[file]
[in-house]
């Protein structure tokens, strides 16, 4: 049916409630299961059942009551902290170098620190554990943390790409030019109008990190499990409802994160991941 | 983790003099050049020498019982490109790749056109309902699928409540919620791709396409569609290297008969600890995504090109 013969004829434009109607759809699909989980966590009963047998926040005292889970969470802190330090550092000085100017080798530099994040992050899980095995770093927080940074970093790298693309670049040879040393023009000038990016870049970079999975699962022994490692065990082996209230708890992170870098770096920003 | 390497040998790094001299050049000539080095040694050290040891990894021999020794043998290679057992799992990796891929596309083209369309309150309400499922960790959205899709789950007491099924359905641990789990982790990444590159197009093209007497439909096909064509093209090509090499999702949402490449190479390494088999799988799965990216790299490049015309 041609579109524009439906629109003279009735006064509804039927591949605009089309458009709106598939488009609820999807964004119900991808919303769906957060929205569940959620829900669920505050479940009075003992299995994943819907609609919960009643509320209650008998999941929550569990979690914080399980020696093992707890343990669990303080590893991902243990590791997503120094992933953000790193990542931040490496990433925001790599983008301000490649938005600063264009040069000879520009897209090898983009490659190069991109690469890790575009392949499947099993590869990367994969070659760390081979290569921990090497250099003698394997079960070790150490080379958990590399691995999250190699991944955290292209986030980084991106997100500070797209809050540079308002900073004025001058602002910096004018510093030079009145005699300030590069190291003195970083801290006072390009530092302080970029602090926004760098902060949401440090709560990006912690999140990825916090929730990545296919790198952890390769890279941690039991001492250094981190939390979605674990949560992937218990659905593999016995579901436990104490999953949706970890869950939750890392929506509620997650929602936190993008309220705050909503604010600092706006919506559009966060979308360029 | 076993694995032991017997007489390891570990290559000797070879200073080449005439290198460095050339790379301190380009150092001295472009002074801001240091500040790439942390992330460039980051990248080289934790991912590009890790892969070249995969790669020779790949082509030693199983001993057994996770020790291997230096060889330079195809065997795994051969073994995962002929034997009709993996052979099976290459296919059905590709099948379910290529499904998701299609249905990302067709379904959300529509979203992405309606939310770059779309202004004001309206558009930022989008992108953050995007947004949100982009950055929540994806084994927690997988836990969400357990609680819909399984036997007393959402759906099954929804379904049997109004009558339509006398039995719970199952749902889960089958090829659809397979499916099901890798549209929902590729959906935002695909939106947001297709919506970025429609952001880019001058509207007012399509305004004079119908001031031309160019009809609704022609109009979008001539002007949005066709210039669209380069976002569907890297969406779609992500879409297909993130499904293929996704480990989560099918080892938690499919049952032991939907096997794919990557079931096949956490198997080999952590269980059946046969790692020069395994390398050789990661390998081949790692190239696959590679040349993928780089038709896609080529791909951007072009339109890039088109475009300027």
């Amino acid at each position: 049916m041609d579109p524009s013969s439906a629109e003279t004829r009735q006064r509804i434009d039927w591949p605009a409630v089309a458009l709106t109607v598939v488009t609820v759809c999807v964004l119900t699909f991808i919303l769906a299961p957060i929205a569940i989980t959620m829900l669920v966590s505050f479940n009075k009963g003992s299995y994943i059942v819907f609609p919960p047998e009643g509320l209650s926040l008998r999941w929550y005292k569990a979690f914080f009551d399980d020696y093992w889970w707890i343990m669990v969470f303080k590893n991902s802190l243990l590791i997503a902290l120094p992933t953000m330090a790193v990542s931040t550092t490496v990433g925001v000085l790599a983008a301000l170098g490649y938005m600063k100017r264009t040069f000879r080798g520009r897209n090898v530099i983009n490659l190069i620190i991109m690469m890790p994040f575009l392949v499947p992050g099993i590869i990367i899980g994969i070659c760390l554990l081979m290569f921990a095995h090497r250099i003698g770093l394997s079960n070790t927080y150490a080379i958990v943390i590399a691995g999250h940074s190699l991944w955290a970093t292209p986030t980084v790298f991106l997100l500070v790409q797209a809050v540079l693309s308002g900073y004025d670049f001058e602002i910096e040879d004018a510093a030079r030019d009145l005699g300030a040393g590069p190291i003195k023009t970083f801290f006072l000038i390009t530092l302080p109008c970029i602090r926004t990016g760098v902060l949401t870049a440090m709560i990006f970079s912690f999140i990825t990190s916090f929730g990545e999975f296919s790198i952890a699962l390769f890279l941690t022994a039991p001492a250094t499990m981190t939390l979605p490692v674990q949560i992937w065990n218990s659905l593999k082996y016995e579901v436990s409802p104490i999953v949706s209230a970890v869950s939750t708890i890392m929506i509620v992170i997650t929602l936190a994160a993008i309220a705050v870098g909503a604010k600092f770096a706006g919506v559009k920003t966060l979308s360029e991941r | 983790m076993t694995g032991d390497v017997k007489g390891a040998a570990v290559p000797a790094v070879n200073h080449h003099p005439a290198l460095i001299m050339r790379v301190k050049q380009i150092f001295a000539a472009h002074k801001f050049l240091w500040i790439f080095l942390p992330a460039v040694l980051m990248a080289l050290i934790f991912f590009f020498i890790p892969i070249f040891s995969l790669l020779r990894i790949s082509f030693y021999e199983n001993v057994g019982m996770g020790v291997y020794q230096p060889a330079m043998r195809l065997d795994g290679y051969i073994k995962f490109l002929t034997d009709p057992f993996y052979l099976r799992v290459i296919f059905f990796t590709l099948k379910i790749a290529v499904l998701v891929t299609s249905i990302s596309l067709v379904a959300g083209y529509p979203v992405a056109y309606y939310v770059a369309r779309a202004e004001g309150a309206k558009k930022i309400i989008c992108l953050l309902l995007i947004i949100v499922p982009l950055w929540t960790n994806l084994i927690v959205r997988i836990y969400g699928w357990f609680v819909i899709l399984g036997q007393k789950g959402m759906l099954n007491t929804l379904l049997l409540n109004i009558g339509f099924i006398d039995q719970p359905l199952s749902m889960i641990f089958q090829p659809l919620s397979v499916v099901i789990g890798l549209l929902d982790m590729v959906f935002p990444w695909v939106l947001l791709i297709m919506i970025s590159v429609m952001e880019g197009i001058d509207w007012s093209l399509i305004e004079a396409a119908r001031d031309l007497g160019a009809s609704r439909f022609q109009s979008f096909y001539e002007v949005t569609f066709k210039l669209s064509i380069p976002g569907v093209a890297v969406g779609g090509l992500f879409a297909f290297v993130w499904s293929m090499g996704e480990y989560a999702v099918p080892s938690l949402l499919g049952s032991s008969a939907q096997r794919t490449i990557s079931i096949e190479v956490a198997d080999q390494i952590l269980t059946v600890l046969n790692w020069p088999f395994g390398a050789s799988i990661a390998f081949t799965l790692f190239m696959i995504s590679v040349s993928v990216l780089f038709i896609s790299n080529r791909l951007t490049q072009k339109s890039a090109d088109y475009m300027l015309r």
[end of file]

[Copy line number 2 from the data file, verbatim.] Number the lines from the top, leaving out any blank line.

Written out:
């Protein structure tokens, strides 16, 4: 049916409630299961059942009551902290170098620190554990943390790409030019109008990190499990409802994160991941 | 983790003099050049020498019982490109790749056109309902699928409540919620791709396409569609290297008969600890995504090109 013969004829434009109607759809699909989980966590009963047998926040005292889970969470802190330090550092000085100017080798530099994040992050899980095995770093927080940074970093790298693309670049040879040393023009000038990016870049970079999975699962022994490692065990082996209230708890992170870098770096920003 | 390497040998790094001299050049000539080095040694050290040891990894021999020794043998290679057992799992990796891929596309083209369309309150309400499922960790959205899709789950007491099924359905641990789990982790990444590159197009093209007497439909096909064509093209090509090499999702949402490449190479390494088999799988799965990216790299490049015309 041609579109524009439906629109003279009735006064509804039927591949605009089309458009709106598939488009609820999807964004119900991808919303769906957060929205569940959620829900669920505050479940009075003992299995994943819907609609919960009643509320209650008998999941929550569990979690914080399980020696093992707890343990669990303080590893991902243990590791997503120094992933953000790193990542931040490496990433925001790599983008301000490649938005600063264009040069000879520009897209090898983009490659190069991109690469890790575009392949499947099993590869990367994969070659760390081979290569921990090497250099003698394997079960070790150490080379958990590399691995999250190699991944955290292209986030980084991106997100500070797209809050540079308002900073004025001058602002910096004018510093030079009145005699300030590069190291003195970083801290006072390009530092302080970029602090926004760098902060949401440090709560990006912690999140990825916090929730990545296919790198952890390769890279941690039991001492250094981190939390979605674990949560992937218990659905593999016995579901436990104490999953949706970890869950939750890392929506509620997650929602936190993008309220705050909503604010600092706006919506559009966060979308360029 | 076993694995032991017997007489390891570990290559000797070879200073080449005439290198460095050339790379301190380009150092001295472009002074801001240091500040790439942390992330460039980051990248080289934790991912590009890790892969070249995969790669020779790949082509030693199983001993057994996770020790291997230096060889330079195809065997795994051969073994995962002929034997009709993996052979099976290459296919059905590709099948379910290529499904998701299609249905990302067709379904959300529509979203992405309606939310770059779309202004004001309206558009930022989008992108953050995007947004949100982009950055929540994806084994927690997988836990969400357990609680819909399984036997007393959402759906099954929804379904049997109004009558339509006398039995719970199952749902889960089958090829659809397979499916099901890798549209929902590729959906935002695909939106947001297709919506970025429609952001880019001058509207007012399509305004004079119908001031031309160019009809609704022609109009979008001539002007949005066709210039669209380069976002569907890297969406779609992500879409297909993130499904293929996704480990989560099918080892938690499919049952032991939907096997794919990557079931096949956490198997080999952590269980059946046969790692020069395994390398050789990661390998081949790692190239696959590679040349993928780089038709896609080529791909951007072009339109890039088109475009300027």